From top: Kingdom (image found here); Pollenation (image found here); The Passage (image found here).
The man's name, we will learn from the helpful little cards accompanying these pictures, is Everyman. He is almost always alone. In other pictures, we see him trying to fly by tying himself to a dozen or so large birds, cultivating a field of light bulbs, clinging to a pole high above the clouds and using what appears to be a sextant. We never see the Architect referred to in the series title, so we never learn whether, in these pictures, Everyman is faithfully executing his brother's vision, whether, if he is, that vision is some sort of joke, or whether Everyman is striking out on his own as he pursues his own peculiar vision (and sure, you may read that last in all its various senses). As we look, we see that the means at Everyman's disposal seem hopelessly inadequate to his apparent ends--humorously, quixotically so, but not despairingly so. As the gallery guide puts it, "The emphasis is on the doing of the action, not the outcome. There is hopeful reassurance in [Everyman's] constant and varied attempts to right seemingly overwhelming wrongs" (italics in the original). Another way of putting it: These pictures aren't religious, but they are spiritual. They are something like fables of faith in action: a surface-seeming futility but, beneath, an affirmation of the good that is working in anticipation of the Good.
The actual making of these pictures is worth quoting from the guide in full:
[T]he ParkeHarrisons printed their photographs from large paper negatives made by cutting and pasting a variety of images together. The underlying mechanics of this technique--including the seams between individual images--are carefully painted out in the negative. A photographic print is then made, which is often painted with a layer of varnish or beeswax. This genuinely original technique, combined with their elaborate process of set construction, crosses many creative boundaries. The result is a fascinating hybrid of sculpture, performance, painting and photography.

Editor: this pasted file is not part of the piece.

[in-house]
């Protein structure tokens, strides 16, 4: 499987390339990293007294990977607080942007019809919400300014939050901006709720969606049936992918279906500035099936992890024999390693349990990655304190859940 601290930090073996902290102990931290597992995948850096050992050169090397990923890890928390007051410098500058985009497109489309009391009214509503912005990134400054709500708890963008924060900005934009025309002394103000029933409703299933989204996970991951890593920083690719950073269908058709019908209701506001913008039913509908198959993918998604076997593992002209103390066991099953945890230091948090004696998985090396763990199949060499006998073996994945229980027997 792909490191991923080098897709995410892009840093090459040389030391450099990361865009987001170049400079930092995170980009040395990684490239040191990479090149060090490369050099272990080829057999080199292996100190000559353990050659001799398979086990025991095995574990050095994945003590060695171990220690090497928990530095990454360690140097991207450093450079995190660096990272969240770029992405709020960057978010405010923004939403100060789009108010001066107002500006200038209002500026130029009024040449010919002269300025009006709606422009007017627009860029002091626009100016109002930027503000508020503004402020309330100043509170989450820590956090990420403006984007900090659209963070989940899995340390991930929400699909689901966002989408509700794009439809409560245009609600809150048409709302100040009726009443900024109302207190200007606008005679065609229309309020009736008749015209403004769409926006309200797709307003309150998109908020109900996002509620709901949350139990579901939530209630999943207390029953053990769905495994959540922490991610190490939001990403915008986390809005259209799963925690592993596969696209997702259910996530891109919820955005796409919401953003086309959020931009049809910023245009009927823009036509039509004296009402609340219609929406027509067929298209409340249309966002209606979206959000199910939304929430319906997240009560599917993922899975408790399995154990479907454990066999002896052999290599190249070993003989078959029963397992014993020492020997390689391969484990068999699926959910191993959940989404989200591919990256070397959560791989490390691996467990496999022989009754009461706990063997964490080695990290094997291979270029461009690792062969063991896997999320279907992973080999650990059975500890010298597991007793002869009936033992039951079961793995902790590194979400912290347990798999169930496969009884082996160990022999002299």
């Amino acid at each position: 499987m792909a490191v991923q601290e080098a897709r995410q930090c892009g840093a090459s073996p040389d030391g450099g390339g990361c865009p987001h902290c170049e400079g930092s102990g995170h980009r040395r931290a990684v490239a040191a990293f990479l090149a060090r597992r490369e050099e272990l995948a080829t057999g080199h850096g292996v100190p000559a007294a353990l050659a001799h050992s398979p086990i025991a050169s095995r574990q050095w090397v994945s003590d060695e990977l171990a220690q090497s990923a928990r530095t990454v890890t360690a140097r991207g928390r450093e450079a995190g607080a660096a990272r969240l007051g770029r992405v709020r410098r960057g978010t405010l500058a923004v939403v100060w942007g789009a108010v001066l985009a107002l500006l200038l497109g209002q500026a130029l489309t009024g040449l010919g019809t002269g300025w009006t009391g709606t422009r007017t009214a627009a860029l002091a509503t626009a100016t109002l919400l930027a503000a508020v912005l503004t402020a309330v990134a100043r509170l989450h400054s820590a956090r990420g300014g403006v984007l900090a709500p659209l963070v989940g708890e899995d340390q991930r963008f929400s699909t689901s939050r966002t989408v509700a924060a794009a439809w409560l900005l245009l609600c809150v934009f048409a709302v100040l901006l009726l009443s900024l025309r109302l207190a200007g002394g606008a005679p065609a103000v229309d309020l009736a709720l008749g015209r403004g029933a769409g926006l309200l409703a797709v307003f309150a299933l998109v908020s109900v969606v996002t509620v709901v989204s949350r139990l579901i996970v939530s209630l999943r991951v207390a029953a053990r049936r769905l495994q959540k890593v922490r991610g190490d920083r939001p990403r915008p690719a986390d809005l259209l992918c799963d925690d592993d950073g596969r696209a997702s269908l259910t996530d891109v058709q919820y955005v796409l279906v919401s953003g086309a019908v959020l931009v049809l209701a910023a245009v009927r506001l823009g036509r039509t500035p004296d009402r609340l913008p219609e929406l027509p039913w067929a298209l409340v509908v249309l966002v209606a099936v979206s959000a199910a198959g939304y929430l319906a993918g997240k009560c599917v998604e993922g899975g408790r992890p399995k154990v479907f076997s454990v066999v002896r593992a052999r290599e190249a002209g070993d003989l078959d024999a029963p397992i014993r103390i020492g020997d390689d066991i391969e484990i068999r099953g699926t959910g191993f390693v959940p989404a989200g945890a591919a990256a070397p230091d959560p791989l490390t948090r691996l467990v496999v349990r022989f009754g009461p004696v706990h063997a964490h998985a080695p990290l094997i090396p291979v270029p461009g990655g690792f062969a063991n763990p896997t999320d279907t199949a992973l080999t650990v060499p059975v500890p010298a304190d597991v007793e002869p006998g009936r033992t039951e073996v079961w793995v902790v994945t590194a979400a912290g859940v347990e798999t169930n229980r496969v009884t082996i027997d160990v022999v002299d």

These pictures, along with a selection from another series called Gray Dawn, photographs in color that also employ the Everyman figure, are part of a show by the ParkeHarrisons called Restoration that's on view at the Nelson-Atkins Museum of Art till February 8th. The Mrs. and I went the museum last Saturday on a whim (we hadn't been since the new wing opened last summer), and while we were disappointed that the photography gallery dedicated to the museum's permanent collection of pictures seems awfully small (only a couple dozen works are on display at any one time), we felt really fortunate to have happened onto these pictures. Those of you in the area who haven't yet seen them should do so.
Added bonus: Robert ParkeHarrison (who is the Everyman in the photos) is originally from the Kansas City area. Who says the heartland isn't fertile ground for cool--and thought-provoking, even inspiring--weirdness like these pictures?